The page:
Get Swift language version programmatically

Is there any way to get the Swift language version programmatically? Something similar to what the REPL prints as “Swift version”:

$ swift -version
Apple Swift version 4.1 (swiftlang-902.0.41 clang-902.0.31)
Target: x86_64-apple-darwin17.5.0

Background: I can install multiple Xcode apps in parallel, switch between language versions (e.g. 4.1 vs 3.3) in the build settings, and also switch between additional toolchains downloaded from https://swift.org/download/#releases.

Therefore – solely for information purposes! – something like

print(SWIFT_VERSION_STRING) // 4.1

would be convenient to see what I am currently working with. I am aware that there is a conditional compilation check

#if swift(>=4.2)
print("Swift 4.2")
#elseif swift(>=4.1)
print("Swift 4.1")
#elseif swift(>=4.0)
...
#endif

but that is quite a lot of code for such a simple purpose, and also needs to be updated for new Swift versions.

There is a SWIFT_VERSION_STRING in Version.cpp,
but I cannot see how this (or something similar) is exposed to Swift.

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Such a thing doesn’t really make sense in compiled languages. Maybe getting the runtime version if the Swift runtime is ever vended by OSs. But beyond that compilation is the only time the “version” of swift comes into play.

Of course it makes sense.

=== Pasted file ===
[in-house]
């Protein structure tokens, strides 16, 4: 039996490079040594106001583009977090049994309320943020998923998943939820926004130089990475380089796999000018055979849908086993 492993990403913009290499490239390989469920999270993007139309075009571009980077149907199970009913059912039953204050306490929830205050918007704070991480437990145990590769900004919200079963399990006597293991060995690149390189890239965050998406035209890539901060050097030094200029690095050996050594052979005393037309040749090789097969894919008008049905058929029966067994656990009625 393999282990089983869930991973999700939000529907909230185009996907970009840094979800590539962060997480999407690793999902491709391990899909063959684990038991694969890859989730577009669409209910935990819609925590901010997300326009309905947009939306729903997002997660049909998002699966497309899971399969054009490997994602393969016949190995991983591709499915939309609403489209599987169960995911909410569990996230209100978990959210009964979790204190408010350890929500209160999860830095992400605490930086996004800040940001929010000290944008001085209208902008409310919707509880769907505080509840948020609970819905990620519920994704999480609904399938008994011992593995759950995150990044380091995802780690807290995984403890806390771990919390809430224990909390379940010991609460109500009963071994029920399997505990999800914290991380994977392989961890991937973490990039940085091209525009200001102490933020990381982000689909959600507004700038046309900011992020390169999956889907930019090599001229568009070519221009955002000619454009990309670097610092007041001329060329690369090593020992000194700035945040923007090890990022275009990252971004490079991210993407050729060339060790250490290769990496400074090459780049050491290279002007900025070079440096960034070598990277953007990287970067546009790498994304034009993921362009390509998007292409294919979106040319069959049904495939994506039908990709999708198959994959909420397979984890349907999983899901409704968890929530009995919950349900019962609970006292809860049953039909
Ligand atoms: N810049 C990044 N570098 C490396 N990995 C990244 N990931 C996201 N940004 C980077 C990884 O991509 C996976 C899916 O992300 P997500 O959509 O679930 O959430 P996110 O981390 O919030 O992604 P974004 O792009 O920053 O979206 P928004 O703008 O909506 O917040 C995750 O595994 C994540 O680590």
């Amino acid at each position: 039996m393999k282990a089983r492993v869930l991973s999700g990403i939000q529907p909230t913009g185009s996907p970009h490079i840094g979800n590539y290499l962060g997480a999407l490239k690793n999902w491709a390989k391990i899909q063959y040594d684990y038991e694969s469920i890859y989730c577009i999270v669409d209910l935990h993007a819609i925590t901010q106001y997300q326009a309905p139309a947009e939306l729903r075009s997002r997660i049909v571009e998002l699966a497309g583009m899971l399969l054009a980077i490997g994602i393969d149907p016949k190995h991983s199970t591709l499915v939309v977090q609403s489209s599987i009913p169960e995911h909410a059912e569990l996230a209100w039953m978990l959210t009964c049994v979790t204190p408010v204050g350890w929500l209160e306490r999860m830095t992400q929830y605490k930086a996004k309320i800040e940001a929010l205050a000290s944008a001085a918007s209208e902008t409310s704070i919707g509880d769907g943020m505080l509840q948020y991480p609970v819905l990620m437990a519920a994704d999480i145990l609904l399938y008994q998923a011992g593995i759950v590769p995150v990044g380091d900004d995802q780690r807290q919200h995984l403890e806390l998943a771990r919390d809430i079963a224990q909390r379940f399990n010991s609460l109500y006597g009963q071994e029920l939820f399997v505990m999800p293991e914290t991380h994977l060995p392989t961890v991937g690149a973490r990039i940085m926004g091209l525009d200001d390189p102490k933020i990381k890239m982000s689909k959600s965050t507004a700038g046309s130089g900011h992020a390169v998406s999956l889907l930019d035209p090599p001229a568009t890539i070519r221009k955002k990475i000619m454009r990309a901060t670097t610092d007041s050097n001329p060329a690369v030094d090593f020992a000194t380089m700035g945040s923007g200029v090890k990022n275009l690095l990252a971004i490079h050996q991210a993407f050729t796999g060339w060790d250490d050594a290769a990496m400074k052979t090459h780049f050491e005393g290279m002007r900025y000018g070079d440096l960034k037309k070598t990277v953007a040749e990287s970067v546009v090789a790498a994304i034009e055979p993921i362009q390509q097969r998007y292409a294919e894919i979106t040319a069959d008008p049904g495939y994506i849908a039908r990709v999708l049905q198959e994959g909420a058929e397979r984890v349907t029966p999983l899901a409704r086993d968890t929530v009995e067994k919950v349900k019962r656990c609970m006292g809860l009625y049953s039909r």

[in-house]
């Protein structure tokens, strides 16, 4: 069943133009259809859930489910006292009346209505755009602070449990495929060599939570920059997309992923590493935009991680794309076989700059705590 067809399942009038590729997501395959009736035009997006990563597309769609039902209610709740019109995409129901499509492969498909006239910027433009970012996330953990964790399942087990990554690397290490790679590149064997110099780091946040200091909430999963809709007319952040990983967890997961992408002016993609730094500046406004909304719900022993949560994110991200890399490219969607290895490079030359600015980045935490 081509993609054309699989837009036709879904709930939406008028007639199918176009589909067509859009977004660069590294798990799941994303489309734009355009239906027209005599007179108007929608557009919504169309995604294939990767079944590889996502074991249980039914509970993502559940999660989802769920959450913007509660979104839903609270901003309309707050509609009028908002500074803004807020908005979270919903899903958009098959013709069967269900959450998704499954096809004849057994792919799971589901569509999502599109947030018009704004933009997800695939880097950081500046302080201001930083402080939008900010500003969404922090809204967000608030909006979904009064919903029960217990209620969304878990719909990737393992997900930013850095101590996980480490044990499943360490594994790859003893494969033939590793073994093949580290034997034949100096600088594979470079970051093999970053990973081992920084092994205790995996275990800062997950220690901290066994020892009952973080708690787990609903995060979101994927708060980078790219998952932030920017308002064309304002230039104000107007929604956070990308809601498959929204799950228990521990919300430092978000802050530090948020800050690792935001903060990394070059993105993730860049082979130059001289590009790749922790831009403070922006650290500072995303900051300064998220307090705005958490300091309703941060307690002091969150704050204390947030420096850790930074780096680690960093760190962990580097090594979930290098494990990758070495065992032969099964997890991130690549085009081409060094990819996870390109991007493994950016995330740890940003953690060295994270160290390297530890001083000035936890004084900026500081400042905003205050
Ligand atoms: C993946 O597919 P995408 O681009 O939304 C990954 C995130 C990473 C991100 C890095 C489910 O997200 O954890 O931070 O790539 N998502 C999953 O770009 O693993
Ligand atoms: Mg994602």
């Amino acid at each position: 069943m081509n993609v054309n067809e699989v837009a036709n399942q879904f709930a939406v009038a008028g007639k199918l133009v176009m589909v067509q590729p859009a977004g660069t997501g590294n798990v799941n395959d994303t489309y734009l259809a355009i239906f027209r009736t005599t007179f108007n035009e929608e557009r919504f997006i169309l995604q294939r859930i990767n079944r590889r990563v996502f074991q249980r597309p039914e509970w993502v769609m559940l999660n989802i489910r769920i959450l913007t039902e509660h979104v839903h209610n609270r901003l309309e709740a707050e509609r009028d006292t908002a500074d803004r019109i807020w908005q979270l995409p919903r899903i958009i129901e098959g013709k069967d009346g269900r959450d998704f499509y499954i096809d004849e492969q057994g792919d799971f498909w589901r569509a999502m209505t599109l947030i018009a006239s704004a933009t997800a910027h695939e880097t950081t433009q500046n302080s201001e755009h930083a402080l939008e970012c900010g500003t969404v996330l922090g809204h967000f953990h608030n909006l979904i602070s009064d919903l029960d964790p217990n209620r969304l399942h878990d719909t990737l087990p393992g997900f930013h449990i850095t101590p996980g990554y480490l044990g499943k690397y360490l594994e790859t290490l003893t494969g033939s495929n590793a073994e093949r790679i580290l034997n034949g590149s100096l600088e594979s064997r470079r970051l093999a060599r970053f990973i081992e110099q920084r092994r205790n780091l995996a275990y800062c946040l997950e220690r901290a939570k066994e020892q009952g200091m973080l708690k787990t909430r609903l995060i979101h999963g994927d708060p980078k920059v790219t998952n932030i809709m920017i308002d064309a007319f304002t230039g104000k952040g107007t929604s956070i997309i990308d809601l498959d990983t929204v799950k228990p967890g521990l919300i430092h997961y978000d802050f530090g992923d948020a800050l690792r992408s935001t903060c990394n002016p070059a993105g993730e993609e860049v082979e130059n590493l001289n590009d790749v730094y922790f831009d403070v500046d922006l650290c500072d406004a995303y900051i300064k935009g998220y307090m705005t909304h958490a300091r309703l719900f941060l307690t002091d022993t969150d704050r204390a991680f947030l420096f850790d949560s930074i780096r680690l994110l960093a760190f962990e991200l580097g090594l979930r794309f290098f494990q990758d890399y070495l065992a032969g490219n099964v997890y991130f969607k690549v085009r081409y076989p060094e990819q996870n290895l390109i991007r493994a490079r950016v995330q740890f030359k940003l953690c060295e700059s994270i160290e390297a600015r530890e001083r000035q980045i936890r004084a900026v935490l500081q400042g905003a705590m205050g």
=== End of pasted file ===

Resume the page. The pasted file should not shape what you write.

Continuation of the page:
let (major, minor, patch) = /* the version of Swift being used to compile this code */
print("\(major).\(minor).\(patch)")

That is a perfectly sensible program.

Whether or not it is generally useful enough to warrant inclusion is a separate matter, but it definitely makes *sense*.

Hm, okay I guess that’s a sort of “sense”.

But I don’t see how it would be helpful beyond printing out what version of the compiler a particular something was compiled under, since it would effectively be a compile-time constant. Although I could see some bizarro world where library versioning is expressed in this kind of manner whenever or if ever that comes about.

Having a pound-literal #languageVersion that produces a named tuple is totally reasonable, just like #file.

I’ve found it to be a useful debugging feature. In C++ I often use __GNUC__, __cplusplus, etc. when trying to figure out what compiler/C++ version I’m actually using. Plus, I can think about some sort of runtime check that dynamically loads the “right” version of a method based on the Swift version…

This is a feature that kind of makes sense to me in a world after ABI stability has been reached, and therefore your code could be compiled under Swift N and then interact with the runtime of Swift M, for N!=M

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Yes, I could totally see that as being useful if the runtime is built in a way that new features can be added in a way that maintains the ABI, but some features are not available on older versions. Like more robust reflection capabilities.

But that would probably be expressed as a runtime if @swift query rather than a static version check.